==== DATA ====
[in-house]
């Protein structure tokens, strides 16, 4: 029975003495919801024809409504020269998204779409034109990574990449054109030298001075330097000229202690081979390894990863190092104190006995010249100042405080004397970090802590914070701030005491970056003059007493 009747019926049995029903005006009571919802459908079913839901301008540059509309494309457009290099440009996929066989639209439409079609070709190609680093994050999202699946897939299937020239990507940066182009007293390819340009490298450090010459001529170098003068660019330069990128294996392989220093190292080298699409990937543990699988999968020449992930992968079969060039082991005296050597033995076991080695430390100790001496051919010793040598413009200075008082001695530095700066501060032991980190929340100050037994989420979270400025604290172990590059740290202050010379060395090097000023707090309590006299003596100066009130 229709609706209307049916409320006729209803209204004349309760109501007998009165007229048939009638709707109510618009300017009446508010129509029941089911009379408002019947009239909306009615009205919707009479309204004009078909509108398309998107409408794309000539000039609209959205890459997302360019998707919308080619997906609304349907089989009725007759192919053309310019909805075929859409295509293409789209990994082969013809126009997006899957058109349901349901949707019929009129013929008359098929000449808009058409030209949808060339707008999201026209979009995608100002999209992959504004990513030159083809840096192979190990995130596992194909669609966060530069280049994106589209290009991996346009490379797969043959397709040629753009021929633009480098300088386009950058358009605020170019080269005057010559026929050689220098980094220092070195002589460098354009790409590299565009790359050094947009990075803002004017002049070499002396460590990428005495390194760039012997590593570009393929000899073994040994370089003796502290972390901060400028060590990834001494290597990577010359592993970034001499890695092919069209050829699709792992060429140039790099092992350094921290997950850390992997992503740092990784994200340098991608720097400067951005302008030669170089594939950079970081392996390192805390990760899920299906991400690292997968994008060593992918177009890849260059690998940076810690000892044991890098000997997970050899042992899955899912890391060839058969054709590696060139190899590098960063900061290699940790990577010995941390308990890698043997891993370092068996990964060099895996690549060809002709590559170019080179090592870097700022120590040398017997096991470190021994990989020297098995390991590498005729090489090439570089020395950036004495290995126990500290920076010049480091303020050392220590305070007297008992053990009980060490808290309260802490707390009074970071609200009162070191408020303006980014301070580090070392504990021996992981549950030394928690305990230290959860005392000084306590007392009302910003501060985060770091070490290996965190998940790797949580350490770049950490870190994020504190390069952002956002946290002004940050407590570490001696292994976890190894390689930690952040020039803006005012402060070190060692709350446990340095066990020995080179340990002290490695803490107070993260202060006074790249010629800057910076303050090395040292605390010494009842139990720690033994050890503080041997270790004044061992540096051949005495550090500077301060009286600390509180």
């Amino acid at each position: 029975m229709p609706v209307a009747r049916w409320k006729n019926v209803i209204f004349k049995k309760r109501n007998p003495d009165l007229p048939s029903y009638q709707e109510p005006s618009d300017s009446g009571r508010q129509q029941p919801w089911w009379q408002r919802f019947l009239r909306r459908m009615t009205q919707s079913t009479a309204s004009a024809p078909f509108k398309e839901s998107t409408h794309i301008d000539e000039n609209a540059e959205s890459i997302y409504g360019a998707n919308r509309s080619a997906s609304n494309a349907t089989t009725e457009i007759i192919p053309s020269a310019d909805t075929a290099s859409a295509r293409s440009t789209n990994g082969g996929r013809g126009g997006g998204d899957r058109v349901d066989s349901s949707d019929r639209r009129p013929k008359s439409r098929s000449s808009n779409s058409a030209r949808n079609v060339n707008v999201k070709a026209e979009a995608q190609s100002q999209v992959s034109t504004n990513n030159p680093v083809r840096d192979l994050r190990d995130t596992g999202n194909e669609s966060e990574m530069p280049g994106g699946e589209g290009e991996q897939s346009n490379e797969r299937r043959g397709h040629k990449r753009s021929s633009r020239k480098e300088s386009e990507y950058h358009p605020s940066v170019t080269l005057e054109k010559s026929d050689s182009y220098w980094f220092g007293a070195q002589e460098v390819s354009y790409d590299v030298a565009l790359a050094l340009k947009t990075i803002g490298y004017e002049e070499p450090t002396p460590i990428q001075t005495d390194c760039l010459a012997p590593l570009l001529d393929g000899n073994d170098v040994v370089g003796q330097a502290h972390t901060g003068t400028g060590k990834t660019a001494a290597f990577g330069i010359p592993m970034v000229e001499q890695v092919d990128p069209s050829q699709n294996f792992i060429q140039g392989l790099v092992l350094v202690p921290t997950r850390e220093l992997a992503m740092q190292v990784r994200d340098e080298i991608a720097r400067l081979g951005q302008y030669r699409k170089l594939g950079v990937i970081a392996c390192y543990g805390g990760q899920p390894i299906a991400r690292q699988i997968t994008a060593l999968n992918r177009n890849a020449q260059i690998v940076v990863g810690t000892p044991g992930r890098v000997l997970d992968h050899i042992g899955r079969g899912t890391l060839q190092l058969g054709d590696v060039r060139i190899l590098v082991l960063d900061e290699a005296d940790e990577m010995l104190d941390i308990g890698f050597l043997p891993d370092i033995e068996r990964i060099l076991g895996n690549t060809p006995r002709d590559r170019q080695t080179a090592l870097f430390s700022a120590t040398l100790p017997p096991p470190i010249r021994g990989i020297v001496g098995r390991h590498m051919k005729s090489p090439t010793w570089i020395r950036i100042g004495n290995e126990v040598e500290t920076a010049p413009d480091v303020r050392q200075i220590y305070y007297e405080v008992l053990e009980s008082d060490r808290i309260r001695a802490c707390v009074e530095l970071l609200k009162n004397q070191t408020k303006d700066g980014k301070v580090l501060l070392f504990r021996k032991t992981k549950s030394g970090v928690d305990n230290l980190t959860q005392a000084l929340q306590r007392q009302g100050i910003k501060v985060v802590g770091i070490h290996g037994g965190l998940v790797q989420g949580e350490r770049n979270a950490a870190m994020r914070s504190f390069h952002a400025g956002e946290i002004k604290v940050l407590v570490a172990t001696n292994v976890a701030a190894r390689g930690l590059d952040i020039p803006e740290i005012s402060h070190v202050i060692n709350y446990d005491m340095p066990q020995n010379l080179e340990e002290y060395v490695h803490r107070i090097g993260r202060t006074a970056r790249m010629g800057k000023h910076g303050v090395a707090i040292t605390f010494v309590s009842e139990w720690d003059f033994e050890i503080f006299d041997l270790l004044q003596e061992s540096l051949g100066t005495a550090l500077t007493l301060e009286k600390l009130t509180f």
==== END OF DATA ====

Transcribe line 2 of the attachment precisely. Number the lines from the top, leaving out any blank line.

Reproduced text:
């Protein structure tokens, strides 16, 4: 029975003495919801024809409504020269998204779409034109990574990449054109030298001075330097000229202690081979390894990863190092104190006995010249100042405080004397970090802590914070701030005491970056003059007493 009747019926049995029903005006009571919802459908079913839901301008540059509309494309457009290099440009996929066989639209439409079609070709190609680093994050999202699946897939299937020239990507940066182009007293390819340009490298450090010459001529170098003068660019330069990128294996392989220093190292080298699409990937543990699988999968020449992930992968079969060039082991005296050597033995076991080695430390100790001496051919010793040598413009200075008082001695530095700066501060032991980190929340100050037994989420979270400025604290172990590059740290202050010379060395090097000023707090309590006299003596100066009130 229709609706209307049916409320006729209803209204004349309760109501007998009165007229048939009638709707109510618009300017009446508010129509029941089911009379408002019947009239909306009615009205919707009479309204004009078909509108398309998107409408794309000539000039609209959205890459997302360019998707919308080619997906609304349907089989009725007759192919053309310019909805075929859409295509293409789209990994082969013809126009997006899957058109349901349901949707019929009129013929008359098929000449808009058409030209949808060339707008999201026209979009995608100002999209992959504004990513030159083809840096192979190990995130596992194909669609966060530069280049994106589209290009991996346009490379797969043959397709040629753009021929633009480098300088386009950058358009605020170019080269005057010559026929050689220098980094220092070195002589460098354009790409590299565009790359050094947009990075803002004017002049070499002396460590990428005495390194760039012997590593570009393929000899073994040994370089003796502290972390901060400028060590990834001494290597990577010359592993970034001499890695092919069209050829699709792992060429140039790099092992350094921290997950850390992997992503740092990784994200340098991608720097400067951005302008030669170089594939950079970081392996390192805390990760899920299906991400690292997968994008060593992918177009890849260059690998940076810690000892044991890098000997997970050899042992899955899912890391060839058969054709590696060139190899590098960063900061290699940790990577010995941390308990890698043997891993370092068996990964060099895996690549060809002709590559170019080179090592870097700022120590040398017997096991470190021994990989020297098995390991590498005729090489090439570089020395950036004495290995126990500290920076010049480091303020050392220590305070007297008992053990009980060490808290309260802490707390009074970071609200009162070191408020303006980014301070580090070392504990021996992981549950030394928690305990230290959860005392000084306590007392009302910003501060985060770091070490290996965190998940790797949580350490770049950490870190994020504190390069952002956002946290002004940050407590570490001696292994976890190894390689930690952040020039803006005012402060070190060692709350446990340095066990020995080179340990002290490695803490107070993260202060006074790249010629800057910076303050090395040292605390010494009842139990720690033994050890503080041997270790004044061992540096051949005495550090500077301060009286600390509180």